Barriers in participative water Governance: A critical analysis of community development approaches
Nissanka, Thushantha S.
Withanachchi, Chandana Rohana
Gamage, Deepika U.
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CitationShunglu, R., Kopke, S., Kanoi, L., Nissanka, T. S., Withanachchi, C. R., Gamage, D. U., ... Kibaroglu A. (February 28 2022). Barriers in Participative Water Governance: A Critical Analysis of Community Development Approaches. Water, 14(5), 762, pp.1-24. https://doi.org/10.3390/w14050762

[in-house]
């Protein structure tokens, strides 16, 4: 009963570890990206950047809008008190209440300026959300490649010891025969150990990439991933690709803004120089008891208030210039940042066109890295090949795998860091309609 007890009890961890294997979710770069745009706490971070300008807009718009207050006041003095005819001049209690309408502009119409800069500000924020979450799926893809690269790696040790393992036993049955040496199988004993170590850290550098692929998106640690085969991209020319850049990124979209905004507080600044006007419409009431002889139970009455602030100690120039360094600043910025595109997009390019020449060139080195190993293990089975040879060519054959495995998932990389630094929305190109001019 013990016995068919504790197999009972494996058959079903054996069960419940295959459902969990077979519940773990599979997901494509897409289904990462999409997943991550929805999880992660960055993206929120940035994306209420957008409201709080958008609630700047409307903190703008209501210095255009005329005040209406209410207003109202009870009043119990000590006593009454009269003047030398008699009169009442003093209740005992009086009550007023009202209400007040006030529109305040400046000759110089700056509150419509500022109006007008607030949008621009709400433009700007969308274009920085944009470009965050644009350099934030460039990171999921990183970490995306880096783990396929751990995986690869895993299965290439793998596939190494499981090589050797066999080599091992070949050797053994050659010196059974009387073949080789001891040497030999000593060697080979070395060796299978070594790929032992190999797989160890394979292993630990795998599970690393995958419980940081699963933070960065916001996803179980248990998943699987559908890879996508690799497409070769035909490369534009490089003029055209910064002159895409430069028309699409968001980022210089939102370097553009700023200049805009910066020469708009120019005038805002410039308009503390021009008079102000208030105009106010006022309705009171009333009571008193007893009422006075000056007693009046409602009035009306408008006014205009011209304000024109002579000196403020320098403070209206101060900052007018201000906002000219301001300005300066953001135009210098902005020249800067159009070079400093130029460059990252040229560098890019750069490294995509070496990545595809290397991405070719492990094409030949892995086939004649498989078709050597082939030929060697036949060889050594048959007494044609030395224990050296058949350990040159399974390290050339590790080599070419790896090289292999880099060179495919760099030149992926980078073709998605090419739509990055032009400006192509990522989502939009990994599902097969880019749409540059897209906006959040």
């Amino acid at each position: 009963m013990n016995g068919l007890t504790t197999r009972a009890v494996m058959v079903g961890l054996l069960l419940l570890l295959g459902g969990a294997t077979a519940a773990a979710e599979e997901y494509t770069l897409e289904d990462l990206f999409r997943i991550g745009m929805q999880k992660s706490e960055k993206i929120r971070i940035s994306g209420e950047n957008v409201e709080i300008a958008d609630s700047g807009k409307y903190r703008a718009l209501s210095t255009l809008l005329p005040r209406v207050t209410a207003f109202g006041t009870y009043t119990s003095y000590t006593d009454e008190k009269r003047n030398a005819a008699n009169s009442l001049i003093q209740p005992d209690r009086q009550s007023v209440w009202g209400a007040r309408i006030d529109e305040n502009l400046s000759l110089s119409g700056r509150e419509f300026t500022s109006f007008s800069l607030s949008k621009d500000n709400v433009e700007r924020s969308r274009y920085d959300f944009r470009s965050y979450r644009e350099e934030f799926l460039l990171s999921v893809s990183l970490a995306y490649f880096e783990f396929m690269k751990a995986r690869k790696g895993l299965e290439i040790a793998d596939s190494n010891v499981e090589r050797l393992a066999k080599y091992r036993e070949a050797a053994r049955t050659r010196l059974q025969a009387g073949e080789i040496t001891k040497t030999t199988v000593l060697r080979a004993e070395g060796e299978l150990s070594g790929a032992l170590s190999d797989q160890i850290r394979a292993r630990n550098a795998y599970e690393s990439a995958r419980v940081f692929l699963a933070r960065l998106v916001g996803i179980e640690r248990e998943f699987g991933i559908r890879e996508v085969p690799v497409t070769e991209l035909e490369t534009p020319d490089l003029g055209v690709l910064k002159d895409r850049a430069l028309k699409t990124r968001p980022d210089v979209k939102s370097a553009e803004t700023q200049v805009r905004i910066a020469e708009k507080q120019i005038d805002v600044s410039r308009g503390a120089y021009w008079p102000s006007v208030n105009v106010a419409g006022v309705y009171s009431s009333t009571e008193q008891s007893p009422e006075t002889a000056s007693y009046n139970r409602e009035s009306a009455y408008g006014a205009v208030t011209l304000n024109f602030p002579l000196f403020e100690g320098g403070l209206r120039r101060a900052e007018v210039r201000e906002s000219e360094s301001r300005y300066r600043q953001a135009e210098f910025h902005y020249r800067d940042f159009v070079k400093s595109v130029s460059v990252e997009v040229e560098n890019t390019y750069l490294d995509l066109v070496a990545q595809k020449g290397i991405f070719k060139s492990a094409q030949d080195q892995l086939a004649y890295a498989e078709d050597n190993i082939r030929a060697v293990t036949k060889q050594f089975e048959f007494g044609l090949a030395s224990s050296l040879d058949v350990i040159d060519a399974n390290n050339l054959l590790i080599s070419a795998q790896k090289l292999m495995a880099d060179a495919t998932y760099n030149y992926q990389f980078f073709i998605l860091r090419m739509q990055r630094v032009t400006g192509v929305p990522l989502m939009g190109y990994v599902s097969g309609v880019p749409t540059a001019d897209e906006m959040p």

Participatory approaches within development programs involving common-pool resources are intended to revive a community’s role in managing these resources. Certainly, to ensure the successful and equitable use of such resources, community participation is essential. However, in many cases, attempts at applying a participatory approach often fail to genuinely engage all subgroups within a community due to assumptions of homogeneity and a lack of understanding of the deep socio-political divisions between people. As a result, development programs can be plagued by these pre-existing power relations, potentially resulting in tokenistic community participation and the continuation of elite capture of natural resources to the same extent or worse than before a development program has begun. This in turn can negatively impact good governance and the fair distribution of a common pool resource. This paper explores the use of participatory approaches in water projects, assessing to what degree power relationships impact water management programs. Using a qualitative approach, the paper identifies key challenges of participatory water governance through case studies from Turkey, India, and Sri Lanka, exploring: lack of social trust, elite capture of participatory processes, power heterogeneity and imbalances at the micro-level, and a lack of inclusive participation in decision-making. Based on the analysis of these case studies, this paper argues that it is essential for participatory development interventions to understand socio-political power relations within a community—an inherently complex and contested space. The so-called “exit strategy” of a community project play a key role to decide the project sustainability that grants the “community ownership” of the project. Such an understanding can bring about greater success in development interventions attempting to address water-related issues.